November 2, 2010
Posted: 1927 GMT
The Fall Classic came to an end Monday night, with the San Francisco Giants defeating the Texas Rangers in five games to claim their first World Series title since 1954. The Giants not only ended a 56-year wait for baseball’s ultimate prize, but will notably bring the trophy to San Francisco for the very first time, having been based in New York for each of their previous five triumphs.
Although coming short at the final hurdle, the Texas Rangers also had a significant first this postseason as they reached their maiden World Series in team history. That’s a massive achievement for a franchise that was founded in 1961 but had never won a playoff series prior to this season. The Rangers got that monkey off their backs by ousting AL East duo Tampa Bay Rays and New York Yankees on the way to the finals.
In spite of the Cinderella stories put on display by both the Giants and Rangers, many baseball pundits will argue that in order to be most successful, the sport needs the big-market teams to shine come playoff time. For example, the New York Yankees and Boston Red Sox pull in major media attention whenever they play and assure TV networks of good viewership.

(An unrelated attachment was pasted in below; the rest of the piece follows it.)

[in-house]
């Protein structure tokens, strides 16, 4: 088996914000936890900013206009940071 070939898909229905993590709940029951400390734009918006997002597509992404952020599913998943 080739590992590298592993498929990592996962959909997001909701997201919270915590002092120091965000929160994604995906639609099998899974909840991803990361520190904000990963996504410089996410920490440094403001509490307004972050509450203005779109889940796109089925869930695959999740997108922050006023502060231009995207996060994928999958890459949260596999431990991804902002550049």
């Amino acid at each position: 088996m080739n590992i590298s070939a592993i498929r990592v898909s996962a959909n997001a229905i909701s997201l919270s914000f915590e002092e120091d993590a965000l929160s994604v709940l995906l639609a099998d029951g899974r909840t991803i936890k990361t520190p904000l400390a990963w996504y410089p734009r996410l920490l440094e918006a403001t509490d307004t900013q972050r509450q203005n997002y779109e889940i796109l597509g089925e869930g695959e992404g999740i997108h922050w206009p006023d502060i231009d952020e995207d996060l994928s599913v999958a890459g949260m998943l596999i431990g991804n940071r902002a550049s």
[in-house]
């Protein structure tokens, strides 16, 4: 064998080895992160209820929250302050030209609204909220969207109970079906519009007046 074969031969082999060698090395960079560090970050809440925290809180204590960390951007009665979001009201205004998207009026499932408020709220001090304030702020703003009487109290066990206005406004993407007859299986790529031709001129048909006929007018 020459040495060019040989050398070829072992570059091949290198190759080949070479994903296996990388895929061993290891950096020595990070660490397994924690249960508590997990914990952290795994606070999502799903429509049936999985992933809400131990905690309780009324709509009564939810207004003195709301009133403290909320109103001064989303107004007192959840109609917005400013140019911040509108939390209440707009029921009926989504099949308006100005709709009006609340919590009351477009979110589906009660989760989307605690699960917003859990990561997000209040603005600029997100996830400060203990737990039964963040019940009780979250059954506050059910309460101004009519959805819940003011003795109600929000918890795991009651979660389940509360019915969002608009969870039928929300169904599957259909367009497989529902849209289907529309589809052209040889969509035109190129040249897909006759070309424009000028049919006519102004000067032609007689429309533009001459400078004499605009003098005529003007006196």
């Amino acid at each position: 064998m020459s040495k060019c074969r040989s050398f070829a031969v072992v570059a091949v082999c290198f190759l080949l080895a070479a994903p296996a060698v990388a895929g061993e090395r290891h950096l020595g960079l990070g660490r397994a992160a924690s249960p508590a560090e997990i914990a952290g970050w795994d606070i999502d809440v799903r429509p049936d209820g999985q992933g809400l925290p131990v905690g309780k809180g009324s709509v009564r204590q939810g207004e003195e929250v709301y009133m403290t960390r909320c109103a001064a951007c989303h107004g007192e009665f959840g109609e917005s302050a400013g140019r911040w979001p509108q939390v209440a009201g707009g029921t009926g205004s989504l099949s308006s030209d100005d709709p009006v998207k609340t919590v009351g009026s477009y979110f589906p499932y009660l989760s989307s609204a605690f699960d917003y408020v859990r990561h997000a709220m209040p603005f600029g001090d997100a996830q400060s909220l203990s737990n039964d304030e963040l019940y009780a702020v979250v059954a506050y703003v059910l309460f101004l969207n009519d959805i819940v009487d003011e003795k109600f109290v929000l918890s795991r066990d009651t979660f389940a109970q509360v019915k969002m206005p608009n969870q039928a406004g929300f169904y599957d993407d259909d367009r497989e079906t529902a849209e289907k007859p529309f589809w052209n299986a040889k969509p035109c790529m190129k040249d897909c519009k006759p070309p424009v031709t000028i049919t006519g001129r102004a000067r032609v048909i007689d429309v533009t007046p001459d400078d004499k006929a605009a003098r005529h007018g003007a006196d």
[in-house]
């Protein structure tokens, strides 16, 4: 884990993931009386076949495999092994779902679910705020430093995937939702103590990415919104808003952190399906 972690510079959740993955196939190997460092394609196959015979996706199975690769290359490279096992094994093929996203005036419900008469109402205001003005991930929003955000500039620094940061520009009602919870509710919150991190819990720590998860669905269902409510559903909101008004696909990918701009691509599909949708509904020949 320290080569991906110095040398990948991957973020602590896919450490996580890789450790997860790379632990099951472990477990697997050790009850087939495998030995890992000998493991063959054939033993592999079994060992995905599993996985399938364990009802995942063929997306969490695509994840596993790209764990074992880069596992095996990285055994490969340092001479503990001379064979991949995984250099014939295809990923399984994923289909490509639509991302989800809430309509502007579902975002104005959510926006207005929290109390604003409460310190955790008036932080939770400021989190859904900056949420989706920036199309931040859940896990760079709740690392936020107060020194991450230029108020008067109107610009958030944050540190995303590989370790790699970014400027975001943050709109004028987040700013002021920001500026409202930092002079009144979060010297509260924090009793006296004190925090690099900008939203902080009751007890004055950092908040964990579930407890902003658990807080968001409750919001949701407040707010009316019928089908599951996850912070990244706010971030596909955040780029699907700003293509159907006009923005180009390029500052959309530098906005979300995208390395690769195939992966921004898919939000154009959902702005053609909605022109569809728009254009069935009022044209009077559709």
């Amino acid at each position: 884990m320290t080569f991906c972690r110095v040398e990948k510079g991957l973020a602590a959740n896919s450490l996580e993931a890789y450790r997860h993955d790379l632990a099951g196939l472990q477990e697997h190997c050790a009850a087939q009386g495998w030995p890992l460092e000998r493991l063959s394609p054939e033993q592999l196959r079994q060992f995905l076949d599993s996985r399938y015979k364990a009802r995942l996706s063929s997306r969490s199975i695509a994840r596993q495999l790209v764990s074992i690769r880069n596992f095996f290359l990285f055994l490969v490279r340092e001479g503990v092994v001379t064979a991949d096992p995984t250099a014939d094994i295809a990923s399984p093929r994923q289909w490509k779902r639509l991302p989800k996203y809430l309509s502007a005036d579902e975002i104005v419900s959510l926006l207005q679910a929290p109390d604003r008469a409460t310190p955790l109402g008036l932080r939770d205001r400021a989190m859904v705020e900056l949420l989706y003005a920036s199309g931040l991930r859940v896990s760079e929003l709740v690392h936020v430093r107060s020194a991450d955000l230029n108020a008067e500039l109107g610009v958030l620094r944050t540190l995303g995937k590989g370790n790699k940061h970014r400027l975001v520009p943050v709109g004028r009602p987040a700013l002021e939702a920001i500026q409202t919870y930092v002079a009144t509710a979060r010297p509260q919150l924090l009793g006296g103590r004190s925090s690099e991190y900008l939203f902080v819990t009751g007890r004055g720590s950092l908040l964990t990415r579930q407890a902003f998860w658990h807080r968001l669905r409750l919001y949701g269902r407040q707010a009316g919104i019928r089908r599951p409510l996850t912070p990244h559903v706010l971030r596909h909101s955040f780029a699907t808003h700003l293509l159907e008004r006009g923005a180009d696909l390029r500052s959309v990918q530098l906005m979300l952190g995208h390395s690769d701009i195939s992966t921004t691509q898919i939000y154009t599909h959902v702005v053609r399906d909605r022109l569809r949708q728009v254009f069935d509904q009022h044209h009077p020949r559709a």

October 23, 2010
Posted: 1451 GMT
The new NBA season tips off on October 26 with a mouth-watering clash as the new-look Miami Heat visit the Boston Celtics. That game will be a fitting opening to what is arguably the most anticipated basketball season since Michael Jordan retired from the Chicago Bulls back in 1998.
During the off-season, the Heat pulled off perhaps the greatest coup in the history of the league by re-signing Dwyane Wade and acquiring free agents LeBron James and Chris Bosh from the Cleveland Cavaliers and Toronto Raptors respectively.
It wouldn’t be a stretch to say that Wade and LeBron are two of the top-three players in basketball alongside the L.A. Lakers’ Kobe Bryant. Add to the duo a top-five big man in Bosh, and the Heat have all the ingredients to not only compete for multiple championships over the next five years, but even challenge the all-time single season wins mark of 72 set by the Bulls in 1996.